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  • House Republicans Show the Search for Principles Goes On

    In Thursday’s outraged House debate on the AIG bonuses, House Republicans rallied around a different approach. Members of both parties in the House and Senate have taken the tack of proposing to tax these bonuses through targeted, retroactive taxation. This is the substance of the bill that passed the House Thursday by a wide margin. This kind of oppressive use of government power to thieve private property is so unprincipled as to make the past behavior of Wall Street tycoons seem saintly in comparison.

    The House Republicans, including minority leader John Boehner and minority whip Eric Cantor took a different approach. Rather than exercising the power to tax as the means of destroying the meaning of contracts and private property, they intend to go straight to government expropriation. Their approach directed Treasury to implement a plan within two weeks to recoup the bonus monies, apparently by whatever means necessary.

    Since Treasury’s lawyers have already concluded the AIG bonuses were contractual obligations and therefore had to be paid, the House Republican language is either completely vacuous, or it calls on Treasury to do the patently illegal. This was an empty gesture, a frivolous, emotion-charged talking point signifying nothing.

    These are serious times. The global financial system and global economy are in crisis. Yet the House Republicans continue to strain at seriousness. After the thrashing of the past two elections, Republicans have sung the mantra of rediscovering their principles and presenting serious policy alternatives to the American people. It would appear they still have a very long way to go.

    Posted in First Principles [slideshow_deploy]

    17 Responses to House Republicans Show the Search for Principles Goes On

    1. Tim Keen, Solomons, says:

      Where is the ACLU when we want to hear from them?

      Who is going to file a case before the Supreme Court to deal with this abridgment of the Constitution?

      Can the Supreme Court initiate any action, do they have to wait for a case to decide on?

    2. Spiritof76, New Hamp says:

      The ACLU is a pro-communist organization founded by Roger Baldwin, a declared communist in 1930s. They don't care about the US Constitution only to the extent to pervert it to their collective agenda.

      I am disappointed with the Republicans. They have no courage, no unwavering commitment to its core principles aligned with the founding principles and no PR skills. What the Congress did is simply unconstitutional. There have been death threats to the kids of the employees of the AIG. I hope nothing serious happens. The US Congress and Obama are responsible for the AIG mess. They used AIG to divert funds to foreign banks, a sort of money laundering agent. All those toxic fumes emanating form the Congress is missed in the smoke screen of the AIG bonus.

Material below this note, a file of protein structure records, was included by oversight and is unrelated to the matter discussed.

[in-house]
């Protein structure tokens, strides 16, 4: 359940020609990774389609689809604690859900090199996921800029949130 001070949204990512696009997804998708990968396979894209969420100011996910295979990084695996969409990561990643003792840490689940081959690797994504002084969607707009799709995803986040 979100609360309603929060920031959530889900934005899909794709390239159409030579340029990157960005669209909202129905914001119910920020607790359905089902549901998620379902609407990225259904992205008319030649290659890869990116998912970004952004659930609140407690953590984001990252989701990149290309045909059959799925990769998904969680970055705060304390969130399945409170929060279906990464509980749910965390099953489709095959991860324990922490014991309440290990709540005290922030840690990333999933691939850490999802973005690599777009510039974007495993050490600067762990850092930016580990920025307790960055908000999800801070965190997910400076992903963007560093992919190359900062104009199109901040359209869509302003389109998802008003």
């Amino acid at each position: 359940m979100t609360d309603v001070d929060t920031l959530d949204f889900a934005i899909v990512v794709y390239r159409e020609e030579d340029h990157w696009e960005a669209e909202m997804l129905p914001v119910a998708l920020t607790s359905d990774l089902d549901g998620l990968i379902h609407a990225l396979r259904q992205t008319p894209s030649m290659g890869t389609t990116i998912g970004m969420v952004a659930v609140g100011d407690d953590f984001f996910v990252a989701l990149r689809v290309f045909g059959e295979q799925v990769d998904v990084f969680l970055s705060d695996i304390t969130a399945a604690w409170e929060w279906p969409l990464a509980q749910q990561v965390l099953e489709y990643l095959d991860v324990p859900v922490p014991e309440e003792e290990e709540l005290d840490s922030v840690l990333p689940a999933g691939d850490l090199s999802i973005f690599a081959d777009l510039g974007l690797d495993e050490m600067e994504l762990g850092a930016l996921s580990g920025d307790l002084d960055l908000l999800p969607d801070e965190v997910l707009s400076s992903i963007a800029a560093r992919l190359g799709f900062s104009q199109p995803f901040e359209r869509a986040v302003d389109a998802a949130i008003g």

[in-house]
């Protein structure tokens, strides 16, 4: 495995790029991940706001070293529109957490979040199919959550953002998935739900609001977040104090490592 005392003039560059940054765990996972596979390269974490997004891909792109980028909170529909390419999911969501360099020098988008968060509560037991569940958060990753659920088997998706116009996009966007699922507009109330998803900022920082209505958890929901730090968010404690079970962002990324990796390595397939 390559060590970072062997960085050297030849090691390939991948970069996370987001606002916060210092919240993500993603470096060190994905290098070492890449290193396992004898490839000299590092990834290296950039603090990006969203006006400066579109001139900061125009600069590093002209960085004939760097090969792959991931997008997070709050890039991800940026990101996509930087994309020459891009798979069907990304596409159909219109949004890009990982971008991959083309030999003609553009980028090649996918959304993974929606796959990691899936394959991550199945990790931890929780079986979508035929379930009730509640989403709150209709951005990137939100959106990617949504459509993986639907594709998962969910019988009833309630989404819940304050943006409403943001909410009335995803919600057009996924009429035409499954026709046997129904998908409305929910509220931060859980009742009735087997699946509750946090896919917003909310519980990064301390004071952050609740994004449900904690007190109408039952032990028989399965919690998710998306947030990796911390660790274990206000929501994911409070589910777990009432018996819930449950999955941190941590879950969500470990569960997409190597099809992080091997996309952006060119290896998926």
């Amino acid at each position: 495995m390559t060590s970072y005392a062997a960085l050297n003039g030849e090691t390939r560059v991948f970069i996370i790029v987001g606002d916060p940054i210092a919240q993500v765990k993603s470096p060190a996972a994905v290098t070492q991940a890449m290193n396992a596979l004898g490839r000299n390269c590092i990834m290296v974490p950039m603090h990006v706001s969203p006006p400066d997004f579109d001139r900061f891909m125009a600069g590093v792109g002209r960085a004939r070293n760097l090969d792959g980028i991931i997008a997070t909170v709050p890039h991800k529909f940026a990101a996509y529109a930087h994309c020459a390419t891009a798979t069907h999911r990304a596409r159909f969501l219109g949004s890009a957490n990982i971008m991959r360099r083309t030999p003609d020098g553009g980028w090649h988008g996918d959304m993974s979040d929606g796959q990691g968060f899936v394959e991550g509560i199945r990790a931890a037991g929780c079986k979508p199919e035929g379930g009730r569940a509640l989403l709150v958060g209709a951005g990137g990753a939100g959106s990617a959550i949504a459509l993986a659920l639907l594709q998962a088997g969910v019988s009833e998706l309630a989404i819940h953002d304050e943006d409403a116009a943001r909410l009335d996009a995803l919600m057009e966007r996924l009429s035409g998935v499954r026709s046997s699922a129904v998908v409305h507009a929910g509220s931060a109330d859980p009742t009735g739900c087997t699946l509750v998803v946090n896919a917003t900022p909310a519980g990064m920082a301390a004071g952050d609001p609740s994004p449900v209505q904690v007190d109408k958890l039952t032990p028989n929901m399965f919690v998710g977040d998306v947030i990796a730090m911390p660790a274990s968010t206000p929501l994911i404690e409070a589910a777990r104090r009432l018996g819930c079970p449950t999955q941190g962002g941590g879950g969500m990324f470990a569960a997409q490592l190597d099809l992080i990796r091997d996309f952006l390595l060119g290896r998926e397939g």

3. Lynn B. DeSpain says:

      Sound familiar? If it can be done to some, it can be done to all! Be sure to send your 'Tea Bags" to 1600 Pennsyvania Ave., Washington, D.C., 20500 April 1st.

      This will ensurure their arrival "protest" to , "Taxation without Representqion".

      What AIG did with giving out the bonuses was wrong. What really scares me is Congress being able to single out which individuals 'They' wish to Tax and which ones they do not.


    4. Duke, Ohio says:

      Our Republican leadership is like a blind man in a round room looking for a penny in the corner. Wake up people, this is a war for the future of our country. You need to be willing to lose your job in fighting the good fight.

      "All that is required for evil to prevail is for good men to do nothing." Edmund Burke

    5. Jerome Zacny says:

      Given, the payment of bonuses to executives of "bailout" companies was, and is, wrong.

      That said, the payment of these bonuses was made with the knowledge of Mr. Giethner and the Treasury Dept and Senator Dodd. If the rest of the Senate and House didn't bother to read the legislation they proposed, and Mr. Obama didn't bother to read the legislation he signed into law, that is their collective responsibility.

      Maybe the amount of campaign and other contributions paid by AIG to Messrs. Dodd and Obama had nothing to do with their passage of a stimulous package that included these bonuses. What do you think?

      In this author's opinion, a takeaway of these contractual bonus payments, no matter how ill conceived, would be unconstitutional. The proposal to do so coming from the very people who authored the legislation enabling this and executing it into law defies credibility.

    6. Steve, Michigan says: